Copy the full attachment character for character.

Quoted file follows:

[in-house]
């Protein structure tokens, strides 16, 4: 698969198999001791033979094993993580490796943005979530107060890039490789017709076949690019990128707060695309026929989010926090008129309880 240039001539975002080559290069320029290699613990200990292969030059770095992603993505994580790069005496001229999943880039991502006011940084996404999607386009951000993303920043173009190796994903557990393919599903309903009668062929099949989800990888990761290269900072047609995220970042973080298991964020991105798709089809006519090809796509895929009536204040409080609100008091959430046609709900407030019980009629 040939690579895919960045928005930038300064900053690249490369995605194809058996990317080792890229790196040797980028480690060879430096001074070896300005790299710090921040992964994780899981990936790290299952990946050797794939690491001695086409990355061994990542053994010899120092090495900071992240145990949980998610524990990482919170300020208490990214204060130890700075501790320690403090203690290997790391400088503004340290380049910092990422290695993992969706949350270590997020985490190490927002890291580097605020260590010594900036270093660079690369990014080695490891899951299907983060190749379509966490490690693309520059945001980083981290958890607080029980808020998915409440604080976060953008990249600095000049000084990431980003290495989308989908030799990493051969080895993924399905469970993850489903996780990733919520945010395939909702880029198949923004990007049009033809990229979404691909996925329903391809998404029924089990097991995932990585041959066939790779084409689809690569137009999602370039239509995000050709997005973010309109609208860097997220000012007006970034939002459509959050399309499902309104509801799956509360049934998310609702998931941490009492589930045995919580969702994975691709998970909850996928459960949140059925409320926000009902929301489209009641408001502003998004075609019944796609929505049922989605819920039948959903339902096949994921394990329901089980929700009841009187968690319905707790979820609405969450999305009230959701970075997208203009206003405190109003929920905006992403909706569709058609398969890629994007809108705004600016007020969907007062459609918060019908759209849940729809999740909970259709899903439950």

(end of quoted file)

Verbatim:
[in-house]
């Protein structure tokens, strides 16, 4: 698969198999001791033979094993993580490796943005979530107060890039490789017709076949690019990128707060695309026929989010926090008129309880 240039001539975002080559290069320029290699613990200990292969030059770095992603993505994580790069005496001229999943880039991502006011940084996404999607386009951000993303920043173009190796994903557990393919599903309903009668062929099949989800990888990761290269900072047609995220970042973080298991964020991105798709089809006519090809796509895929009536204040409080609100008091959430046609709900407030019980009629 040939690579895919960045928005930038300064900053690249490369995605194809058996990317080792890229790196040797980028480690060879430096001074070896300005790299710090921040992964994780899981990936790290299952990946050797794939690491001695086409990355061994990542053994010899120092090495900071992240145990949980998610524990990482919170300020208490990214204060130890700075501790320690403090203690290997790391400088503004340290380049910092990422290695993992969706949350270590997020985490190490927002890291580097605020260590010594900036270093660079690369990014080695490891899951299907983060190749379509966490490690693309520059945001980083981290958890607080029980808020998915409440604080976060953008990249600095000049000084990431980003290495989308989908030799990493051969080895993924399905469970993850489903996780990733919520945010395939909702880029198949923004990007049009033809990229979404691909996925329903391809998404029924089990097991995932990585041959066939790779084409689809690569137009999602370039239509995000050709997005973010309109609208860097997220000012007006970034939002459509959050399309499902309104509801799956509360049934998310609702998931941490009492589930045995919580969702994975691709998970909850996928459960949140059925409320926000009902929301489209009641408001502003998004075609019944796609929505049922989605819920039948959903339902096949994921394990329901089980929700009841009187968690319905707790979820609405969450999305009230959701970075997208203009206003405190109003929920905006992403909706569709058609398969890629994007809108705004600016007020969907007062459609918060019908759209849940729809999740909970259709899903439950």